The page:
For when they'd originally departed Albuquerque for San Jose, they'd been a team. A little ragged at the edges, with Quinn Rossiter staying behind to run the research, but nonetheless--not just Lucia by her side, but Drew Ely. Drew, whom they'd just left back in San Jose--his choice. No longer part of the team. No longer one of Garrie's reckoners.
Trevarr wasn't anybody's anything. Not then, not now.
He gave away nothing as he looked down at the sundial memorial. "This celebrates life lost."
"Commemorates," Garrie told him, aware all over again of how his indefinable accent edged his words--crisp here, inflection slightly misplaced there...a little bit Russian, a little bit German, a whole lot Trevarr. "What, they don't do that on Kehar?"
"Kehar," Lucia said, a dreamy tone in her voice. "A whole 'nother world. You still owe me details."
"Seriously...not," Garrie told her. "Not safe."
"That's what you said about him." Lucia lowered her face to give Garrie a brief if pointed glance. "Look how that ended up."
Right. Reckoner power mingling with the power from another world. Shimmering skin, streaky hair...and other changes, not yet truly known. Drew, opting out.
But that's not what Lucia was talking about. Not really.
"On Kehar," Trevarr said, without concern for their byplay, "they set warnings."
"Of course they do," Garrie muttered, tugging at the hair just behind her ear.
But she believed it.
Left in the farking car, as if he couldn't be trusted out at the rest stop.
As if he might be tempted by someone's little foo-foo dog.
::O fine snack!::
Maybe not such a bad idea, staying here.
It wasn't as if the car could keep him in. Not with locks, not with closed windows. Trevarr knew that; the Garrie knew it. The Lucia person had yet to learn it. The Lucia person understood not-cat...but she didn't yet know all that not-cat could encompass.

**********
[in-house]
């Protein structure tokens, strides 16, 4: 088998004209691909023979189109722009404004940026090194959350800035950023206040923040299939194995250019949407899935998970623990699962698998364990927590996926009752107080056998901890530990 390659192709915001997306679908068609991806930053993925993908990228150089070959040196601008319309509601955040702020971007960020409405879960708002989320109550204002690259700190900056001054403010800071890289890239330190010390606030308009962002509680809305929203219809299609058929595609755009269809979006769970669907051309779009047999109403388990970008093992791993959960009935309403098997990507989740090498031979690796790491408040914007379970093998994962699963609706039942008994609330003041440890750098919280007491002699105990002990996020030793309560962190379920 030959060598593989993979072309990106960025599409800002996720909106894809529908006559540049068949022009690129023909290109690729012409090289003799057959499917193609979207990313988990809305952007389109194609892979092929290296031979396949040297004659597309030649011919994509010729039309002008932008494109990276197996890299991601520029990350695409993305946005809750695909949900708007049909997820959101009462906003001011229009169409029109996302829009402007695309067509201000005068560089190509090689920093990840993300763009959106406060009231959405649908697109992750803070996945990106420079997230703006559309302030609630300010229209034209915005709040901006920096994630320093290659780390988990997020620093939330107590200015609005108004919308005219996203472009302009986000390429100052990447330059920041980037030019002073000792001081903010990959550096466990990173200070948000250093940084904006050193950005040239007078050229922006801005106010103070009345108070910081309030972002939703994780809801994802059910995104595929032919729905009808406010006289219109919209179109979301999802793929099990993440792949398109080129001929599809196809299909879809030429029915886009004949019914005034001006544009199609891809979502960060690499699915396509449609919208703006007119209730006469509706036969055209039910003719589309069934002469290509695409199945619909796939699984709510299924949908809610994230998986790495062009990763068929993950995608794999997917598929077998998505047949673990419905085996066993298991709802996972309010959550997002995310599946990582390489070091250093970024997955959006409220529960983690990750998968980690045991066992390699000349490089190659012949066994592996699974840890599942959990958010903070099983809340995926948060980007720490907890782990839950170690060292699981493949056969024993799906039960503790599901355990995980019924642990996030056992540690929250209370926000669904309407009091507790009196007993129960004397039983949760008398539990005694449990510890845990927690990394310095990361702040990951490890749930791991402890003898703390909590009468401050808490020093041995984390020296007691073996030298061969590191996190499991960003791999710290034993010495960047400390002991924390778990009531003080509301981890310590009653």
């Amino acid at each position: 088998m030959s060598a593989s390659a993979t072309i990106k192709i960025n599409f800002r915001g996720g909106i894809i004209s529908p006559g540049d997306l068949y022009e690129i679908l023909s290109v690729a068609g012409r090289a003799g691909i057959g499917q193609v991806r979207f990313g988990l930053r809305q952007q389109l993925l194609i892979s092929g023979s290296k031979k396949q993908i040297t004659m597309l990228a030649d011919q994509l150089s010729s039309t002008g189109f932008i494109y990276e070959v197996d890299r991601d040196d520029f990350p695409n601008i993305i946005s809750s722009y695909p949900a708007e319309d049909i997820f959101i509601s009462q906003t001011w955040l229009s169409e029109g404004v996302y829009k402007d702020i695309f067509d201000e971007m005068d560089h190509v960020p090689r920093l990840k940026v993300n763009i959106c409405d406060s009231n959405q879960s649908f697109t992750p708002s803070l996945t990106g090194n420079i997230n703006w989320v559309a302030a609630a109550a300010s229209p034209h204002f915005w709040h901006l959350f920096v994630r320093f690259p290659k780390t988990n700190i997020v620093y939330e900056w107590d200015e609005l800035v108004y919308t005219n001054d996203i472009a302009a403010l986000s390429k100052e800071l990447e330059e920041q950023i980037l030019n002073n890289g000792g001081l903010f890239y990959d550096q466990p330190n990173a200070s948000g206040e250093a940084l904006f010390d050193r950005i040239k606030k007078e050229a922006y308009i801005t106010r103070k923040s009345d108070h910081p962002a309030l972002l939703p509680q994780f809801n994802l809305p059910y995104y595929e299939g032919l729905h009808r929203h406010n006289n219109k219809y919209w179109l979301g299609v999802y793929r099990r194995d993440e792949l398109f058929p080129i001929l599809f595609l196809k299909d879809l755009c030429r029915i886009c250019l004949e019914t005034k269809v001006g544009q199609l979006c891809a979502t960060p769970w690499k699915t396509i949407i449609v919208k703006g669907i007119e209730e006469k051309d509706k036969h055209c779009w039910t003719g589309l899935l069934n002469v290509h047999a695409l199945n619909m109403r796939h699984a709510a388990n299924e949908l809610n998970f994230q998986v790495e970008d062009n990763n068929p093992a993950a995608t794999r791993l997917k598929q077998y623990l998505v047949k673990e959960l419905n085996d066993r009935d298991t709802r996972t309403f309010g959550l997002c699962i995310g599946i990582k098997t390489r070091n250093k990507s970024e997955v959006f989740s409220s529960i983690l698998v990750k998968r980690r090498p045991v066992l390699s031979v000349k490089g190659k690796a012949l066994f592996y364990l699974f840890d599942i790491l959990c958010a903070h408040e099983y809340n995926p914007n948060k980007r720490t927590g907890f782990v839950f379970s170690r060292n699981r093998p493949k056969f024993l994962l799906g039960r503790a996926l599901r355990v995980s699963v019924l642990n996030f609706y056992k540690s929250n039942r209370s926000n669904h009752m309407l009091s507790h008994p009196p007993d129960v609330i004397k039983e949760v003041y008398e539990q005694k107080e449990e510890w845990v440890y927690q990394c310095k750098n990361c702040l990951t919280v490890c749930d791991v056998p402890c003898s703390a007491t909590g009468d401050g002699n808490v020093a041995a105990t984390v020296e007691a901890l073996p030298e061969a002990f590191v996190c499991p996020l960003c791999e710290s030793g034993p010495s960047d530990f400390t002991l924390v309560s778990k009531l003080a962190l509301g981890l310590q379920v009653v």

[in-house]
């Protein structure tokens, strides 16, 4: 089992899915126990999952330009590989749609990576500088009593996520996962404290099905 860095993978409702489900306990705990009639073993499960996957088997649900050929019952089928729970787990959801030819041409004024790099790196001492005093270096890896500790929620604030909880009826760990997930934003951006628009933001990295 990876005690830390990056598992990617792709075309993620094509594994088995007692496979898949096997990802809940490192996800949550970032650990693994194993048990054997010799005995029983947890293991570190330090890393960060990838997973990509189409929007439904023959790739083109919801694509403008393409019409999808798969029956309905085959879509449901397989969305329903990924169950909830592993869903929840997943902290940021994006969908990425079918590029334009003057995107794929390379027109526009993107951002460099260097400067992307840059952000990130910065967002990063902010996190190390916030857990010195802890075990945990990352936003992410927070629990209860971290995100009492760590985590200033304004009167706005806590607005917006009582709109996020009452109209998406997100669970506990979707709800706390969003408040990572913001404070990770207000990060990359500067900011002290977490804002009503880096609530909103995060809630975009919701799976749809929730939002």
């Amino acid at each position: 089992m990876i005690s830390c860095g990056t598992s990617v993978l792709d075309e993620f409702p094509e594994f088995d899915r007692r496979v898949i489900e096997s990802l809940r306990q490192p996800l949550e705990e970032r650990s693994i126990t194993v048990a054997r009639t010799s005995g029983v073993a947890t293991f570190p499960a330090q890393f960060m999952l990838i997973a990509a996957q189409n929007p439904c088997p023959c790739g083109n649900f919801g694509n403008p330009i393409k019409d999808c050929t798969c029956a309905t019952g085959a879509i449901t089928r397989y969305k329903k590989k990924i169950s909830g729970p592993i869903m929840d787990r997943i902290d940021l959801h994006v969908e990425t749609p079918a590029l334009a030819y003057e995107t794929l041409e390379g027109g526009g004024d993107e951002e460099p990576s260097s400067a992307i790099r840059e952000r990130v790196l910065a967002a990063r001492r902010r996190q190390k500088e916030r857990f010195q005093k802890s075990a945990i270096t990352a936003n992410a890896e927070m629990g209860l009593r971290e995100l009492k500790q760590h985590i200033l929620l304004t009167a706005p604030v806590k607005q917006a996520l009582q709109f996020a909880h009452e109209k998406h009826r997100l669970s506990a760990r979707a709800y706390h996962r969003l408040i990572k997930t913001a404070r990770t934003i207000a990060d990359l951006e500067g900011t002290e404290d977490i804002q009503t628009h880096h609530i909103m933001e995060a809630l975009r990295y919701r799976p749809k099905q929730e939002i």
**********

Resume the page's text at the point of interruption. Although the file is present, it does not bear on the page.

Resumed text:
Not-cat was as big as the world. As small as the crack where the car window met the door. As solid as he wished, or pure energy and flow. Appearing as cat merely because it pleased him, as Abyssinian because it was what he had seen first.
Perhaps because it suited Trevarr. Atrevo. Bonded.
Just as they were here because it suited Trevarr. Never mind that healing was best done in the sweet woods of Kehar, the safe warded cave lair where they'd never been found and never would be. Stubborn Trevarr. Never mind that the food here lacked the vital spirit that fed Trevarr's other. O, stubborn. Never mind that Kehar was the only place he and Trevarr could overturn what had been done. O foolish stubborn.
Because of the Garrie. All her fault. Because she knew nothing of the tribunal or its ways or its wants.
Or its threats.
Sklayne experimented with disliking the Garrie. Small person of much power, the Garrie. Experimented with mean thoughts and making himself bristly.
No. Maybe not.
But he still wanted to go home. To be home.
Trevarr's self-voice rolled into his head, not far away at all. We cannot leave her unprotected. Hunted.
"Mrrp!" Sklayne made a surprised noise into the stuffy, muffled silence of the car interior. Thinking too loud. Not my fault. Bored. Homesick and bored and...
He eyed a small mahogany dog with a long body and pointy snout and wagging, whip thin little tail. Tasteeeee.
No. Trevarr. Implacable. Paying attention.
Sklayne growled to himself. He knocked the cigarette lighter aside, sipping at the hot power that gathered in its wake and eavesdropping--ever eavesdropping, listening through the lightest thread to Trevarr.
Listening...and watching over.